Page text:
GAZIANTEP, Turkey — At least one peace-seeking pact appears to be moving forward in Syria. An agreement recently inked in Cairo is being touted as an unprecedented alliance between the Kurds and a Syrian opposition group.
The deal was reached Sept. 10 between Syria’s Tomorrow opposition movement, led by Ahmad Jarba, and the Kurdish Democratic Union Party (PYD), with the aim of working jointly "toward building Syria’s future.” Jarba was backed by Saudi Arabia when he was president of the Syrian National Coalition (2013-14), while the Kurdish pro-self-rule PYD is said to be collaborating with the Syrian regime.
In the agreement, both parties call on all Syrian factions to search for rational ways out of the Syrian quagmire, expressing the belief that the current events in Syria represent a power struggle between the various Syrian factions and a distortion of the Syrian revolution. They also agreed that the only solution to the crisis lies in the Syrian opposition and regime sitting at the negotiating table under the auspices of the United Nations and other sponsor states, namely Russia and the United States.
In a Sept. 11 interview with ANF news agency, Jarba said the agreement with the self-rule administration manifests the strong ties that link Arabs and Kurds in Syria. Ahmad Awad, a member of Syria’s Tomorrow movement’s political bureau, said Sept. 16 that his group welcomes any agreement that puts an end to “the loss of life caused by the hellish Syrian war.”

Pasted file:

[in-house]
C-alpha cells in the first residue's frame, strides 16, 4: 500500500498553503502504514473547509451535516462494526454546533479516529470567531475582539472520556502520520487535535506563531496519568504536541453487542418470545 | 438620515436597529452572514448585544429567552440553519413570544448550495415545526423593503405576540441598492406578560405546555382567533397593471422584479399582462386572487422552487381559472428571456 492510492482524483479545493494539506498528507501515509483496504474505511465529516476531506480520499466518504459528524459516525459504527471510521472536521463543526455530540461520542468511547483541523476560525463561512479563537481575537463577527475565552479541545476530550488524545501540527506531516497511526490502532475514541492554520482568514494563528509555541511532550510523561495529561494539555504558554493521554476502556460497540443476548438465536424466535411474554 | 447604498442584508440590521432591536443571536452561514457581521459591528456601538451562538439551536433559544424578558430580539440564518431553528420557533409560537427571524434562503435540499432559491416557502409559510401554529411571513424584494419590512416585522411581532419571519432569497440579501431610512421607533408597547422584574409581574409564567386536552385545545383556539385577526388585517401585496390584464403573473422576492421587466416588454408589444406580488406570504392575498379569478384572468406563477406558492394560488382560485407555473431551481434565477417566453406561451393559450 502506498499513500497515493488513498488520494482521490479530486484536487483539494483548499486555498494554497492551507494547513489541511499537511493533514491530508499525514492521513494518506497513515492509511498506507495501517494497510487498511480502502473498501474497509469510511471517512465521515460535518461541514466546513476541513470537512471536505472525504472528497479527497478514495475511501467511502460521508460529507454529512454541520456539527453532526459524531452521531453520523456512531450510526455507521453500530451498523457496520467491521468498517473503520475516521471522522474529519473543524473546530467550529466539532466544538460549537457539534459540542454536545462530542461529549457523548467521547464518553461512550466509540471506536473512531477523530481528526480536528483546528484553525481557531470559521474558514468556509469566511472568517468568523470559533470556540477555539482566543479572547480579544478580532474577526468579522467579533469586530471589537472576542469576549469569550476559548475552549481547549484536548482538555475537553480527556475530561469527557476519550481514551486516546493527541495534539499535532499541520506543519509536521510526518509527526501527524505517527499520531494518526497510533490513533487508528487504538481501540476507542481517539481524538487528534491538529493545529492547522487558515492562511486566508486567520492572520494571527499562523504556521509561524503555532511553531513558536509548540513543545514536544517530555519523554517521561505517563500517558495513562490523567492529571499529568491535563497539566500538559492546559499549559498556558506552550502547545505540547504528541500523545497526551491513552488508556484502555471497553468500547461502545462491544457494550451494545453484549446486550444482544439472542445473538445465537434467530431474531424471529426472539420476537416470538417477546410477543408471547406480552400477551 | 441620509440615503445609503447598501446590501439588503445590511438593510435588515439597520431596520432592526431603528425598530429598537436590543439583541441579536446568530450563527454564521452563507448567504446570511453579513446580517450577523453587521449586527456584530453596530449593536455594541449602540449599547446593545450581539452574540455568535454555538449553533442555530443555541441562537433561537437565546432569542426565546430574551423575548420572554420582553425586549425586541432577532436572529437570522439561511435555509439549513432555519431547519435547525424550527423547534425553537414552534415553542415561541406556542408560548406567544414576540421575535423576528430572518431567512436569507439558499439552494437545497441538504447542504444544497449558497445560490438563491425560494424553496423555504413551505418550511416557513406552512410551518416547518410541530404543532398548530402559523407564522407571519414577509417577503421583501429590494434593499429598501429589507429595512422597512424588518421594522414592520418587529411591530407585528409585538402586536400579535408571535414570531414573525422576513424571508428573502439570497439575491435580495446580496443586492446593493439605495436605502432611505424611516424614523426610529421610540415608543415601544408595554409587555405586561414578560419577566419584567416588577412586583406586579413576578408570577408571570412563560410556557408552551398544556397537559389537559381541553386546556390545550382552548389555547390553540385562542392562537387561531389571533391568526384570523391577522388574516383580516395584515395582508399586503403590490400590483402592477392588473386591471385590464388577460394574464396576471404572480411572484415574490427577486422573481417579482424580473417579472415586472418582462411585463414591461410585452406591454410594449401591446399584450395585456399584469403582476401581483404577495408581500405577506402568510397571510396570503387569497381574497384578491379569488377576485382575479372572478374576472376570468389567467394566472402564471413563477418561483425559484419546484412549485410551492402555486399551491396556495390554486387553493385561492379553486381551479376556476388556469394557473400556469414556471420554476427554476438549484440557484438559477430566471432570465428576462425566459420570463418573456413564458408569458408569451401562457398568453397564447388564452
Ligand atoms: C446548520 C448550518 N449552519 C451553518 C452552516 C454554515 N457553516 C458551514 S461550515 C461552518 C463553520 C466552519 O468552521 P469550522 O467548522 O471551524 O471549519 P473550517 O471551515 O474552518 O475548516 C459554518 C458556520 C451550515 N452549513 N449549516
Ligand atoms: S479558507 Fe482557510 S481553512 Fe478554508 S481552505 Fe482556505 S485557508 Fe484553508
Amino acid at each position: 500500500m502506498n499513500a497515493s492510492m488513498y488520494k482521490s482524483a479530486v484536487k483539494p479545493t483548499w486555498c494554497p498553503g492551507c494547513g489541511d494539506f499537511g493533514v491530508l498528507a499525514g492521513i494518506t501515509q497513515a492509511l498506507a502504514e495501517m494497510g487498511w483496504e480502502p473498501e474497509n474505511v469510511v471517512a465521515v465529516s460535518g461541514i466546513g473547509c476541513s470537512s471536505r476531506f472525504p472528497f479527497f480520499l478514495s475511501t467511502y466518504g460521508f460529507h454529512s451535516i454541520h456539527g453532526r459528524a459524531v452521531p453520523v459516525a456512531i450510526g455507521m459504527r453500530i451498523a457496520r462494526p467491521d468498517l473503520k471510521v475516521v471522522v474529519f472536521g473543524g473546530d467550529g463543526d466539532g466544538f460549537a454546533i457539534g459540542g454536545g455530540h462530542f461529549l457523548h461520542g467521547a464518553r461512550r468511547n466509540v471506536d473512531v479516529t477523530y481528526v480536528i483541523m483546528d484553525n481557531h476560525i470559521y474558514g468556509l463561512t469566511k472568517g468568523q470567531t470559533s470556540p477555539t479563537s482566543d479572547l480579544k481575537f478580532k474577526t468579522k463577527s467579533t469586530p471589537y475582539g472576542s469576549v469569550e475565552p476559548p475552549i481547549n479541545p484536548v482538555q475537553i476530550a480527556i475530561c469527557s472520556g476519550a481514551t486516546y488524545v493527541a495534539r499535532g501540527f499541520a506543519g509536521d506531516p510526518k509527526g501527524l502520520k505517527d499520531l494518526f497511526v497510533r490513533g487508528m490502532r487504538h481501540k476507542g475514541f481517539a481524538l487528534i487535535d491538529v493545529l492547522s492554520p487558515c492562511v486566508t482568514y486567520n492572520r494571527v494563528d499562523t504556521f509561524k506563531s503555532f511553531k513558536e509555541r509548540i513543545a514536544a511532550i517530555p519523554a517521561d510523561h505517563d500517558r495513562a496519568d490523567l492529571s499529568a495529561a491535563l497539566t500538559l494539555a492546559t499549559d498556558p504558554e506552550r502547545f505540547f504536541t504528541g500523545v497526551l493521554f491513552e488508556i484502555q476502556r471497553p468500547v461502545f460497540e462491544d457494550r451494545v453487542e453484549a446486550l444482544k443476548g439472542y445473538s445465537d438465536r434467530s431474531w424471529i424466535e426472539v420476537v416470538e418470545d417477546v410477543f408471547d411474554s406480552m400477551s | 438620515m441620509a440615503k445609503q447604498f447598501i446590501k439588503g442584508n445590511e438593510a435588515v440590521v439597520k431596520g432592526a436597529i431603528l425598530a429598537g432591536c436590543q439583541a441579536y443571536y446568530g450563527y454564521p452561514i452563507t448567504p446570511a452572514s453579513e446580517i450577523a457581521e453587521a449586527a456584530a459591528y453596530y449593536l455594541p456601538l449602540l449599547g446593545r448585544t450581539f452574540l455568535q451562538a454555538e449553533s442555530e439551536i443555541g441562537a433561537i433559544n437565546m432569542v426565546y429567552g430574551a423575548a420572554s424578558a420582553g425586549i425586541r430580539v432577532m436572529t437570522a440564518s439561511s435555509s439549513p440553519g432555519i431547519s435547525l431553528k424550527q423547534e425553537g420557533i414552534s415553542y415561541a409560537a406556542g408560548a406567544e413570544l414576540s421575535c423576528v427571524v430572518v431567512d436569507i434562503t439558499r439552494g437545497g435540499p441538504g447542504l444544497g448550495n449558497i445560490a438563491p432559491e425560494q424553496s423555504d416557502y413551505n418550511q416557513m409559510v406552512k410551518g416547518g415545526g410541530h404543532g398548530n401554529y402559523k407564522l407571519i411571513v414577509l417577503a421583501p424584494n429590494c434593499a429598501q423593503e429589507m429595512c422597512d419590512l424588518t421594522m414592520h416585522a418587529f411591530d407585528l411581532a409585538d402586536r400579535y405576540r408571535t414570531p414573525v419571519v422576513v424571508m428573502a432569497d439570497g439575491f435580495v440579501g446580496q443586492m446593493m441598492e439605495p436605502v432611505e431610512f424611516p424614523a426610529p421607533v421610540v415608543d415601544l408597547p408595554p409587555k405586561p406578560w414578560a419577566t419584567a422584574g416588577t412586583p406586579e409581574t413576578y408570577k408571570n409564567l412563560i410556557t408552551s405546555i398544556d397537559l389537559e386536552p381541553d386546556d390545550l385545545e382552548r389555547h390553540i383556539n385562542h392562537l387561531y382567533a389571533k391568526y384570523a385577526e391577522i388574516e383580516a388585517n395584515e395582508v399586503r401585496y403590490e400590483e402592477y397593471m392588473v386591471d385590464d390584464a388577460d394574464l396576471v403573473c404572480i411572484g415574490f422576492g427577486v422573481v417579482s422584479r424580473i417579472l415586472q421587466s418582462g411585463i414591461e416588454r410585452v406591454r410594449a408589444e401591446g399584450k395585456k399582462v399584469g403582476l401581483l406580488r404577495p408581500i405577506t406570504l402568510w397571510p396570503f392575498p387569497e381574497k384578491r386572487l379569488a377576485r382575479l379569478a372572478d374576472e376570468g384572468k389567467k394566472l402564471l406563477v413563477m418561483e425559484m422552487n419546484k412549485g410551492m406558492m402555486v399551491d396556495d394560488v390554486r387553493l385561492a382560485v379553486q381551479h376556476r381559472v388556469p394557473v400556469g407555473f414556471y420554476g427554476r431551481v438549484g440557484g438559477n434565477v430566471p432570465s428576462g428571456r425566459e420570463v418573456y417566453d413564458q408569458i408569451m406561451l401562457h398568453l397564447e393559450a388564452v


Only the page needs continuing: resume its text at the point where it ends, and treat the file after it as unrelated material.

Speaking to Al-Monitor, Eldar Khalil, a leader in the Kurdish Movement for a Democratic Society (TEV-DEM) and a representative of the self-rule administration, said the agreement aims to bring together the Syrian national opposition factions, which seek a peaceful solution to end the country's destruction.
Mohammed Khaled al-Shaker, the director of the Center for Studies and Research in Syria’s Tomorrow movement, told Al-Monitor the agreement is necessary for the convergence of all Syrian democratic national forces. He added, “We find ourselves in a civil war that requires that everyone sits around the same table to bring Syria out of its predicament.”
The final agreement calls for overthrowing the regime and all of its symbols, creating a national umbrella for all, building a state of law, establishing in Syria a civil democratic pluralist state while maintaining the integrity of Syrian land, and continuing the fight against terrorist organizations such as the Islamic State.
The agreement is designed to pave the way for other warring parties in Syria to realize that fighting is not the solution and to work toward political solutions.
Khalil rebutted accusations leveled by activists and some members of the Syrian opposition that the Kurds want to secede, saying, “A decentralized rule would be ineffectual in Syria.”
He noted the symbolism of the agreement being signed in Egypt, which is known for its Arab nationalism, "refutes all claims that federalism is but a prelude to partitioning [Syria] and seceding."
"The geographic federalism that we call for is the best way to achieve unity and eliminate division” between Arabs and Kurds, he said.
On the other hand, Shaker focused on the concept of a civil state and the need to prevent Islamization from being imposed on Syrian society. Still, both parties — the self-rule administration and Syria’s Tomorrow movement — share secular ideas, as they both publicly oppose extremist thought and terrorism.
The agreement failed to garner clear support from the Syrian opposition, as it was signed by the PYD, which most Syrian opposition factions oppose because of its support to the regime against the Syrian revolution. Yet according to Shaker, it was important to find a partner among the various Syrian opposition groups to find a way out of the current state of dependency, divisions and paralysis.